“Childhood is, or has been, or ought to be, the great original adventure.”
I missed growing up in the ‘80s by a decade, but Netflix’s summer smash hit Stranger Things, has a sort of timeless nostalgia that has everyone looking back, especially at what it meant to be a kid years ago.
No show in recent memory allows, so pointedly, the heroes to be three middle school boys, and by doing so Stranger Things perfectly proves, “often it’s only when the parents aren’t watching that a child can become a hero.”
A not-so-subtle nod to classics like E.T., Alien, and even The Breakfast Club, Winona Ryder leads its stellar cast in the search for her missing son in this sci-fi horror spectacular.
As Winona searches for her son, Will, in sleepy Hawkins, Indiana, his friends band together to form their own search party.
They ride their bikes miles around town, hide a mysterious bald girl they encounter in Mike’s basement for days without his parents noticing a thing, and disappear from home for hours without thought.
What might now be deemed negligence or bad-parenting, was simply the norm back then, and Stranger Things, beyond being a great show, is an important look back on a time when children were allowed their own freedom.
As one critic noted of Stranger Things, “though the parents are loving and generally responsible, this is the ’80s, and they just aren’t watching their son that closely.”
And frankly, that’s fine.
In an ironic turn of events, the modern era, one full of cell-phones, satellite maps at our fingertips and tracking devices – arguably the safest generation ever for children – has seen the complete end of unsupervised adventures.
Parents govern youngsters at every turn. Playdates are made with the consent of both parents, with agreed upon pick-up and drop-off times.
No more wandering around the neighborhood, knocking on doors or making new friends on the street.
This, “door-to-door, all-encompassing escort service that we adults have contrived to provide for our children,” is a sad departure from the ‘80s and earlier years, where kids didn’t just read about adventures in bedtime stories – they actually went out and lived them.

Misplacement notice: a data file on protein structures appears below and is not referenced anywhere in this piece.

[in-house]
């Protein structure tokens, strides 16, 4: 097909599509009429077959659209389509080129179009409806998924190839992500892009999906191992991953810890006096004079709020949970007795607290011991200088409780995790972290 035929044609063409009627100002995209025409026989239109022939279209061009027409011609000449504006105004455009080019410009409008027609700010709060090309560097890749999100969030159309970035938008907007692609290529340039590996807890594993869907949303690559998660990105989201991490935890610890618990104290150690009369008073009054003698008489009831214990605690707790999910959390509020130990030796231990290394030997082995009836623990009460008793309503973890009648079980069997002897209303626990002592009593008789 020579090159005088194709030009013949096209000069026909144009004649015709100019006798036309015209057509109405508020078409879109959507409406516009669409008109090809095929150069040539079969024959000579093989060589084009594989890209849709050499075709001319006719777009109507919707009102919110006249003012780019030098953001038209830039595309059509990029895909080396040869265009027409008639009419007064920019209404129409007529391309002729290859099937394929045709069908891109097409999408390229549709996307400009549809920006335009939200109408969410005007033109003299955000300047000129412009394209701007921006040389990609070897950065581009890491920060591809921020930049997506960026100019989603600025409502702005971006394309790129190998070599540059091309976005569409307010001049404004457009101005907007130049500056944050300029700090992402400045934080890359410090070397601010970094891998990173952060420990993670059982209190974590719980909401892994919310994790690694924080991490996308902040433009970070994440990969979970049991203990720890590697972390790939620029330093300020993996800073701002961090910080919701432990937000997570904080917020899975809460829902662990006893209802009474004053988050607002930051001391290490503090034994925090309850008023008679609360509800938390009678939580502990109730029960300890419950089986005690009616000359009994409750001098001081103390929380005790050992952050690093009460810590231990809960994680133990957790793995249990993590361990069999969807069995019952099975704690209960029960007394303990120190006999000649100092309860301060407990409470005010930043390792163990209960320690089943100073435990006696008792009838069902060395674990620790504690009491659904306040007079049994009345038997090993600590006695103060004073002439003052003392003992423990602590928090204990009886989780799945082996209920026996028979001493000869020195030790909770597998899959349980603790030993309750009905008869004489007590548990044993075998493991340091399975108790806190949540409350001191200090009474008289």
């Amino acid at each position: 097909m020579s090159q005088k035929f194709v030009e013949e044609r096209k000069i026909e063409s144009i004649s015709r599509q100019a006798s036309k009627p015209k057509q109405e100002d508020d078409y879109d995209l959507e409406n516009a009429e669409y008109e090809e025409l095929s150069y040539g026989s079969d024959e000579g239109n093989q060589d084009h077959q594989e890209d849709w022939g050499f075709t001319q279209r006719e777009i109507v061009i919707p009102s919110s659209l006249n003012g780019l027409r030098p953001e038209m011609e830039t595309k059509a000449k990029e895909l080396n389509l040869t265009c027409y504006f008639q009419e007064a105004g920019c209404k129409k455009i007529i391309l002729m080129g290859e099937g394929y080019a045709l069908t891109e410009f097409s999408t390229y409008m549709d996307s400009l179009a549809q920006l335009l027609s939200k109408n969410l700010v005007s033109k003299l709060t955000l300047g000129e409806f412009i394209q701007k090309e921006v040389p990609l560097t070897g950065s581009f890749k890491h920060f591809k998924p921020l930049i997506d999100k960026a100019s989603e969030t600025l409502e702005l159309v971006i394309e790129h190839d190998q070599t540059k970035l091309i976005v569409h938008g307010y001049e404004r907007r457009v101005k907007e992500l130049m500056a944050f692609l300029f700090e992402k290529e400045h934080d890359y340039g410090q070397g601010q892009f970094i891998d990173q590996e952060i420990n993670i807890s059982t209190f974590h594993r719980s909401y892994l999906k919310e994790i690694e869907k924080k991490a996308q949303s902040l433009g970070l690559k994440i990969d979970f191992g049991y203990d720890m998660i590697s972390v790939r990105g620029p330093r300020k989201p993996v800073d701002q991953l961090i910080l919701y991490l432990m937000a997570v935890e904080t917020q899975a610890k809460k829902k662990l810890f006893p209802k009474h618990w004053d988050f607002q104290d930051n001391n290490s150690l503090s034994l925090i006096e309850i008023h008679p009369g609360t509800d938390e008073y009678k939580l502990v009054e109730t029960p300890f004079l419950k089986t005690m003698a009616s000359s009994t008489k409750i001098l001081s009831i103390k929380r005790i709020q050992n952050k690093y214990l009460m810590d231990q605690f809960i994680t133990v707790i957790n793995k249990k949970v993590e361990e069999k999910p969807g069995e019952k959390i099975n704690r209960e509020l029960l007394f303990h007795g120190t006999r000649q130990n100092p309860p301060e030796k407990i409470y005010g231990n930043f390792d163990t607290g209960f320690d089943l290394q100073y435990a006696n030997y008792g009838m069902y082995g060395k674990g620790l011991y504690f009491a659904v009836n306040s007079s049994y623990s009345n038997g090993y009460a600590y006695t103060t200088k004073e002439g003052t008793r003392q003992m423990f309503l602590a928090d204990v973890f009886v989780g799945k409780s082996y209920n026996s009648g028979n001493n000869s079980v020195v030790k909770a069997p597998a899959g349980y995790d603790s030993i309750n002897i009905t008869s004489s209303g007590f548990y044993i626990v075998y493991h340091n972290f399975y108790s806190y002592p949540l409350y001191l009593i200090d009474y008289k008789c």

Movies like Now and Then, The Goonies, Chronicles of Narnia, or Bridge to Terabithia, follow a pair or group of children navigating life without the constant supervision of parents. They were trusted to be home when the street lights came on and though mishaps were always a possibility of being left to their own devices, adults of the past knew these were stepping stones to independence and growing up.
While watching The Goonies with his son, writer Clint Edwards was inspired to reminisce on such times, after his 8 year old son asked him where everyone’s parents were.
“That’s just how it was back then.”
Growing up meant going off on your own, as far as your bike could peddle you.
“In fact, learning how to ride a bike was a rite of passage. It felt like my parents were saying, ‘You can now travel without me, so go on and do it.’”
Michael Chabon, who commented on a similar shift in parenting, talks of the joys of wandering woods, streams and reservoirs as a child alone by bike only to have his own daughter learn to ride one and have, “her joy at her achievement rapidly followed by a creeping sense of puzzlement and disappointment as it became clear to both of us that there was nowhere for her to ride it—nowhere that I was willing to let her go.”
Stranger Things doesn’t center around or give much comment on the undisputed freedom the three young boys are allowed, but it’s, “a reminder of a kind of unstructured childhood wandering that seems less possible than it once was.”
The world certainly isn’t a pile of roses right now, and while Stranger Things, “doesn’t tell us that the world is safe, because it isn’t, it’s a reminder that bravery needs its own space to grow.”
Stranger Things, an ode to simpler times, should be a reminder to all of us how important it is for kids to make their own stories on their own.